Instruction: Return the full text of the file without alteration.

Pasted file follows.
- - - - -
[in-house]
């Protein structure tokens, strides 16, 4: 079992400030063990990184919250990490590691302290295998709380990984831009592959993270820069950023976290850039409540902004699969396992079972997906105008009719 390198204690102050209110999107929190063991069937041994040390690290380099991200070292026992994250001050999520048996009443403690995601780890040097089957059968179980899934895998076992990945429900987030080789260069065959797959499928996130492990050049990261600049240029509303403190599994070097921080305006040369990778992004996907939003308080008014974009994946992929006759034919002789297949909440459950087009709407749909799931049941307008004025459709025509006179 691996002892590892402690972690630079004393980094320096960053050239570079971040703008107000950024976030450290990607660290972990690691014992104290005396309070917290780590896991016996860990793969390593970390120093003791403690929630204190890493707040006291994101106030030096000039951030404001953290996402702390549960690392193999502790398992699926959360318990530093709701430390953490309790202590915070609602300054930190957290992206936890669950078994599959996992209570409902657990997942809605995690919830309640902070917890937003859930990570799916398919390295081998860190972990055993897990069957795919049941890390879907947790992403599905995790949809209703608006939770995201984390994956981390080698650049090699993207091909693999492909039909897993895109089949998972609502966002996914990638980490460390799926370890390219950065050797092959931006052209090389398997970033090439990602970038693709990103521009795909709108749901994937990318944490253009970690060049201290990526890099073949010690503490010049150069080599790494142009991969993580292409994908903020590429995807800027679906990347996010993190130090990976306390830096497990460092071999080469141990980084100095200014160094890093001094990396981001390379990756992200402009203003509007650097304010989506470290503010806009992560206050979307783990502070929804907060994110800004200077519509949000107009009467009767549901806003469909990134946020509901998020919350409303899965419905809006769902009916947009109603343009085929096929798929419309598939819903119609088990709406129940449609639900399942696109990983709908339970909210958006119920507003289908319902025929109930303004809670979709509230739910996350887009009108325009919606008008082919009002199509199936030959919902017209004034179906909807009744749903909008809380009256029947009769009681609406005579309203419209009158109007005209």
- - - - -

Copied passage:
[in-house]
């Protein structure tokens, strides 16, 4: 079992400030063990990184919250990490590691302290295998709380990984831009592959993270820069950023976290850039409540902004699969396992079972997906105008009719 390198204690102050209110999107929190063991069937041994040390690290380099991200070292026992994250001050999520048996009443403690995601780890040097089957059968179980899934895998076992990945429900987030080789260069065959797959499928996130492990050049990261600049240029509303403190599994070097921080305006040369990778992004996907939003308080008014974009994946992929006759034919002789297949909440459950087009709407749909799931049941307008004025459709025509006179 691996002892590892402690972690630079004393980094320096960053050239570079971040703008107000950024976030450290990607660290972990690691014992104290005396309070917290780590896991016996860990793969390593970390120093003791403690929630204190890493707040006291994101106030030096000039951030404001953290996402702390549960690392193999502790398992699926959360318990530093709701430390953490309790202590915070609602300054930190957290992206936890669950078994599959996992209570409902657990997942809605995690919830309640902070917890937003859930990570799916398919390295081998860190972990055993897990069957795919049941890390879907947790992403599905995790949809209703608006939770995201984390994956981390080698650049090699993207091909693999492909039909897993895109089949998972609502966002996914990638980490460390799926370890390219950065050797092959931006052209090389398997970033090439990602970038693709990103521009795909709108749901994937990318944490253009970690060049201290990526890099073949010690503490010049150069080599790494142009991969993580292409994908903020590429995807800027679906990347996010993190130090990976306390830096497990460092071999080469141990980084100095200014160094890093001094990396981001390379990756992200402009203003509007650097304010989506470290503010806009992560206050979307783990502070929804907060994110800004200077519509949000107009009467009767549901806003469909990134946020509901998020919350409303899965419905809006769902009916947009109603343009085929096929798929419309598939819903119609088990709406129940449609639900399942696109990983709908339970909210958006119920507003289908319902025929109930303004809670979709509230739910996350887009009108325009919606008008082919009002199509199936030959919902017209004034179906909807009744749903909008809380009256029947009769009681609406005579309203419209009158109007005209």